Wolverine not only firm with OSHA woes
An investigation by the Occupational Safety and Health Administration at Wolverine Tube, after a worker suffered serious injuries while working on a press, made the news last week.
The public — including prospective employees of the offending company, its customers and other companies that might have safety problems — has an interest in such investigations. Publication reminds employees that they have a right to a safe work environment, and reminds employers that there are consequences of not providing one.
OSHA has a policy, though, that it will not alert the press at the start of any investigation, and it will not announce the completion of an investigation, unless the resulting fine is more than $40,000.
That means few OSHA investigations receive public attention. Rarely do OSHA fines exceed $40,000, and their amounts have little relationship to the severity of an injury.
Last year, for example, a man died while working a crane at Steel Related Technologies in Decatur. OSHA investigated and found that the crane had safety violations it deemed “serious.” The total fine: $6,650.
Because it was below the $40,000 amount, OSHA added the information to an online database, but did not announce the results.
Other area companies have been slapped with OSHA fines, too.
In April, OSHA fined Sexton Can Co. in Decatur $11,700 for six serious violations.
One of the largest fines in the area went to International Paper in 2004. The dollars added up because it was guilty of a repeat violation. The fine was $20,000. The year before it had been fined $12,750 for five serious violations. Shortly before that, an accident at the plant triggered an investigation leading to a pair of citations and a $9,500 penalty.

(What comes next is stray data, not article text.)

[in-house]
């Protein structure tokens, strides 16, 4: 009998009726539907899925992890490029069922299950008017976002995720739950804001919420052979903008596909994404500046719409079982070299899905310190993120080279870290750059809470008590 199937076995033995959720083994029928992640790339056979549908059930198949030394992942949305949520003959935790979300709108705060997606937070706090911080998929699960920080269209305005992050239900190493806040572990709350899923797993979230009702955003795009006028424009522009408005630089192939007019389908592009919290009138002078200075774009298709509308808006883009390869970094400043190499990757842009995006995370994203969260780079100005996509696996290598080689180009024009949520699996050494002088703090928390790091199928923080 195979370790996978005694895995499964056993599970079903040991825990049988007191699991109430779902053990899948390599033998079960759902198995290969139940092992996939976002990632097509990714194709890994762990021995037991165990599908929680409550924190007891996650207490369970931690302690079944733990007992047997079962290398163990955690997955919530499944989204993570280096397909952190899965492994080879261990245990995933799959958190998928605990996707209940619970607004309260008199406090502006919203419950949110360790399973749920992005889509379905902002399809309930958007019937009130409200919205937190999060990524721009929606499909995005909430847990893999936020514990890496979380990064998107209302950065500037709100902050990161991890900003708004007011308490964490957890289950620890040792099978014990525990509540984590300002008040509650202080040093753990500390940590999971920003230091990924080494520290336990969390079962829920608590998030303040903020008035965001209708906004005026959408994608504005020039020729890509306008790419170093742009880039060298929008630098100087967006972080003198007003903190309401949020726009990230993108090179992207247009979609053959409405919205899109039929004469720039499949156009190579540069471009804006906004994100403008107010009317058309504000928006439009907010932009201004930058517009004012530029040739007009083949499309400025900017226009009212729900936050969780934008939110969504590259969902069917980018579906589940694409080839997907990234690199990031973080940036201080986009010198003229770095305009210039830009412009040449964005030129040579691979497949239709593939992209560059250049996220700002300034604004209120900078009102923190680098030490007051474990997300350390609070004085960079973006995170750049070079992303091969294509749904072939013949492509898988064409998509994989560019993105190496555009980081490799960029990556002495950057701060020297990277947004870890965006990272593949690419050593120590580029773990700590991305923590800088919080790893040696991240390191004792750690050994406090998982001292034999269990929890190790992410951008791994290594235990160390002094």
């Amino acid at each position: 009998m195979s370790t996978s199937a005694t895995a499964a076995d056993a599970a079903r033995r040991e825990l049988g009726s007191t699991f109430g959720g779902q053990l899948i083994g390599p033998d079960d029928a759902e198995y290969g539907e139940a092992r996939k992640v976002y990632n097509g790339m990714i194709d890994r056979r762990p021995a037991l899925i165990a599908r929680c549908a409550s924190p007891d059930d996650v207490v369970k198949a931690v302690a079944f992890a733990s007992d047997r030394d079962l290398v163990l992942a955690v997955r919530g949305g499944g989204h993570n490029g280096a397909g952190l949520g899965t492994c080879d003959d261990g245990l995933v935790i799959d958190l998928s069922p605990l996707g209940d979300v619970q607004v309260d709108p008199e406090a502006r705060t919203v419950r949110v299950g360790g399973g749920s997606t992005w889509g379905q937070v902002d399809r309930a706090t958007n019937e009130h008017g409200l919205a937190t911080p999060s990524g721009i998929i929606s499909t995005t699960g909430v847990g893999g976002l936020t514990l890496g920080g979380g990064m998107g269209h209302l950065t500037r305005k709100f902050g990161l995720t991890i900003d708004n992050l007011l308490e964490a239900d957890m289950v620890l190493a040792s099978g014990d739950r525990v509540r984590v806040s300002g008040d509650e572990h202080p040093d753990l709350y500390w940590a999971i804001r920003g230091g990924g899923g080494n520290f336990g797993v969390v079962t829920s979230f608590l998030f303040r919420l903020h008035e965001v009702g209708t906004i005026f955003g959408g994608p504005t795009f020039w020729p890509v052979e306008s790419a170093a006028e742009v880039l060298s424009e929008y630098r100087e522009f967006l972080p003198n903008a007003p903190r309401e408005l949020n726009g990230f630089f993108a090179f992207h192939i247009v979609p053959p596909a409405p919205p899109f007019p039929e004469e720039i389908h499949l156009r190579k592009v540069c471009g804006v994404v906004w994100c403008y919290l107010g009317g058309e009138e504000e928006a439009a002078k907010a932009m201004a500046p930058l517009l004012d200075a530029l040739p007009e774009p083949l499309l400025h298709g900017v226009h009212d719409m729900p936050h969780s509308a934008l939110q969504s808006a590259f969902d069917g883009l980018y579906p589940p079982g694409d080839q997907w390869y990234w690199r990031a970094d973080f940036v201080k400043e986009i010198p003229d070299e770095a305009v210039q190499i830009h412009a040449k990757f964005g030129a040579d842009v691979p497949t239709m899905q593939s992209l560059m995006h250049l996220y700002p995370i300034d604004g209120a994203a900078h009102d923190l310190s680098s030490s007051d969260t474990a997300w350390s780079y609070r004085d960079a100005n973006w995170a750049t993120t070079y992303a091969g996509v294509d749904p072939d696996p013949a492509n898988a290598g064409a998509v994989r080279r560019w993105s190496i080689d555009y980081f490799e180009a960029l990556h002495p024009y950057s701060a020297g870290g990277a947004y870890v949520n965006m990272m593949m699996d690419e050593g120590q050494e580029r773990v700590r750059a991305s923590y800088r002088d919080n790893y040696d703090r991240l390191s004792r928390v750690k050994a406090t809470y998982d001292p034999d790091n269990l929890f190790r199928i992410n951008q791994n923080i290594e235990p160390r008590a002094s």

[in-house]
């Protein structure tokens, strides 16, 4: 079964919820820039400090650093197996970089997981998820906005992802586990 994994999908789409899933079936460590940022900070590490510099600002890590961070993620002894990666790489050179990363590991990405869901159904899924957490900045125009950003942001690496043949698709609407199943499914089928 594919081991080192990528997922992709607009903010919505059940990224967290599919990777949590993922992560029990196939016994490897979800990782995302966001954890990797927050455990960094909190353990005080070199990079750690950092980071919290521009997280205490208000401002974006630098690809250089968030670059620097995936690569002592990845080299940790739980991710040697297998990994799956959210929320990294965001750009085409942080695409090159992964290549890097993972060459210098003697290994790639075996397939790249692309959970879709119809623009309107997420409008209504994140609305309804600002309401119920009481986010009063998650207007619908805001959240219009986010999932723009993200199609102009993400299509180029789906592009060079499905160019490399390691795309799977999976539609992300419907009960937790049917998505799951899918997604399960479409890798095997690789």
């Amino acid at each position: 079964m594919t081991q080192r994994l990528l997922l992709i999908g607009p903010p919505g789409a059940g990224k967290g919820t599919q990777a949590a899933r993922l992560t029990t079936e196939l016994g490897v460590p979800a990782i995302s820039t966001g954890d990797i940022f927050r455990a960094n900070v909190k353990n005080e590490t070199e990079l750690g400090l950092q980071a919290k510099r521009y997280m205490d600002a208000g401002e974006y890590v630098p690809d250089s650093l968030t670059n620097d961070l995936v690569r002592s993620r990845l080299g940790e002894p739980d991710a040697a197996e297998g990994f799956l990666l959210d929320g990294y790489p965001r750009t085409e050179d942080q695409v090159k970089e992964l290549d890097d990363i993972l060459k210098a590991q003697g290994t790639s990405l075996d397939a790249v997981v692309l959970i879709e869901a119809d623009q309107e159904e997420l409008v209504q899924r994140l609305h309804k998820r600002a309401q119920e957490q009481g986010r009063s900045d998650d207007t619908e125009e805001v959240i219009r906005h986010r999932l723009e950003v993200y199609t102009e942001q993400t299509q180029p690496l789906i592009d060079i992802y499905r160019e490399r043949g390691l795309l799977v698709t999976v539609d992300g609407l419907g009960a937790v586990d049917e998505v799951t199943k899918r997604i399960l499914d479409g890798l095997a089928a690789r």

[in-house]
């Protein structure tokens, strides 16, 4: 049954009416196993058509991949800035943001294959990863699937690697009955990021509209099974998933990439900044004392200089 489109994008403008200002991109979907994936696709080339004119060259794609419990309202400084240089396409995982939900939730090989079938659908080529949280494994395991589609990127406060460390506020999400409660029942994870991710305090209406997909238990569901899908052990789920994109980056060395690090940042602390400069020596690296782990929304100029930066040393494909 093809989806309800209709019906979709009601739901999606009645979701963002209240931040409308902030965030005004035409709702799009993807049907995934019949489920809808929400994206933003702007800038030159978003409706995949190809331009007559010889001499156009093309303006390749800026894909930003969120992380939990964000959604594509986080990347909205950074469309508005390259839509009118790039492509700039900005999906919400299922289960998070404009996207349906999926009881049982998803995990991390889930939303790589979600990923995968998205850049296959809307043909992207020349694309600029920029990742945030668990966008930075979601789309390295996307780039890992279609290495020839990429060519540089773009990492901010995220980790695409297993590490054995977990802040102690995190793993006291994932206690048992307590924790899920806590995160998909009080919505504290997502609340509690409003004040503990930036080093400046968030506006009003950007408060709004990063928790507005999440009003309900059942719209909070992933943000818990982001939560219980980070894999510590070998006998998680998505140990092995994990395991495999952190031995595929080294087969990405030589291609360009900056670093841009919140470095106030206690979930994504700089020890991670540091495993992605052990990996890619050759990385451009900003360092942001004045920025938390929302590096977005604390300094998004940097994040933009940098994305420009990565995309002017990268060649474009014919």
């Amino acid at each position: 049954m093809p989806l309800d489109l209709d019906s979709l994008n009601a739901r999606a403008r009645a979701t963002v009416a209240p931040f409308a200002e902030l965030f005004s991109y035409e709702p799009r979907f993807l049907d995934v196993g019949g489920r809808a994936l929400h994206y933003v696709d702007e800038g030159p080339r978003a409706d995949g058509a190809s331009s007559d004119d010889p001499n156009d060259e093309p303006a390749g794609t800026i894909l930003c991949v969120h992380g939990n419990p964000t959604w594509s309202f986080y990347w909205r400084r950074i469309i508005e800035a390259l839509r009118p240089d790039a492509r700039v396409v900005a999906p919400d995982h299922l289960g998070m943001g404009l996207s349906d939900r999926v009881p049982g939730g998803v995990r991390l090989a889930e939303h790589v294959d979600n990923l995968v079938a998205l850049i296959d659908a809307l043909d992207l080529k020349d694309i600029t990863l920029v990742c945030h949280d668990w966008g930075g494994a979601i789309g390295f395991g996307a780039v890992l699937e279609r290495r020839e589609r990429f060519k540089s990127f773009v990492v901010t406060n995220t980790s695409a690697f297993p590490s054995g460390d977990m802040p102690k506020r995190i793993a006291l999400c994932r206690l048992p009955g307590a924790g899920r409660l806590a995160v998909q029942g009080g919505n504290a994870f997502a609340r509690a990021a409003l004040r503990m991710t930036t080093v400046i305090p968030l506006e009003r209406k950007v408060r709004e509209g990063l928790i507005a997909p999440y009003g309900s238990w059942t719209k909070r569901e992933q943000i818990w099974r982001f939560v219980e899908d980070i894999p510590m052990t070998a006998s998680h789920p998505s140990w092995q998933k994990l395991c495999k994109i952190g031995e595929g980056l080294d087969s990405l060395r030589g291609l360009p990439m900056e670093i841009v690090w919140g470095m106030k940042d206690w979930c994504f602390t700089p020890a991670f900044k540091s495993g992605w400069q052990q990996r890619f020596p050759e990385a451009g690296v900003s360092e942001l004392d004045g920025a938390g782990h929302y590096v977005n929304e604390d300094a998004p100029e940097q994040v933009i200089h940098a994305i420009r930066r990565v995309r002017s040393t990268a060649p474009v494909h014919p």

OSHA investigates only accidents resulting in a fatality or the hospitalization of three people.
Solutia last year was cited for a serious violation when a faulty valve exposed employees to the risk of chemical burns.
Also last year, OSHA cited Feralloy for serious violations after determining safety latches on its overhead cranes were missing or damaged. OSHA fined it $5,000.
Valley Rubber in Falkville received citations for nine serious violations in 2006.
In 2002, Cerro Wire and Cable was cited after OSHA determined the wire rope on a hoist was seriously damaged, including “numerous broken wires, rope distortion from wear and kinking.” Two years later, the company was cited for several other violations.
Decatur’s Automatic Screw Machine got hit for two serious violations in 2004. Hubbard & Drake was cited for a serious violation the same year.
OSHA cited Nichols Aluminum for six serious violations in 2003, for problems ranging from the condition of its trucks to chemical use to inadequate safeguards.
In 2004, Wayne Farms was cited for a serious violation.
Daikin America and Worthington Steel were cited last year for serious violations of rules requiring the communication of hazards to employees.
Contact Eric Fleischauer at firstname.lastname@example.org.
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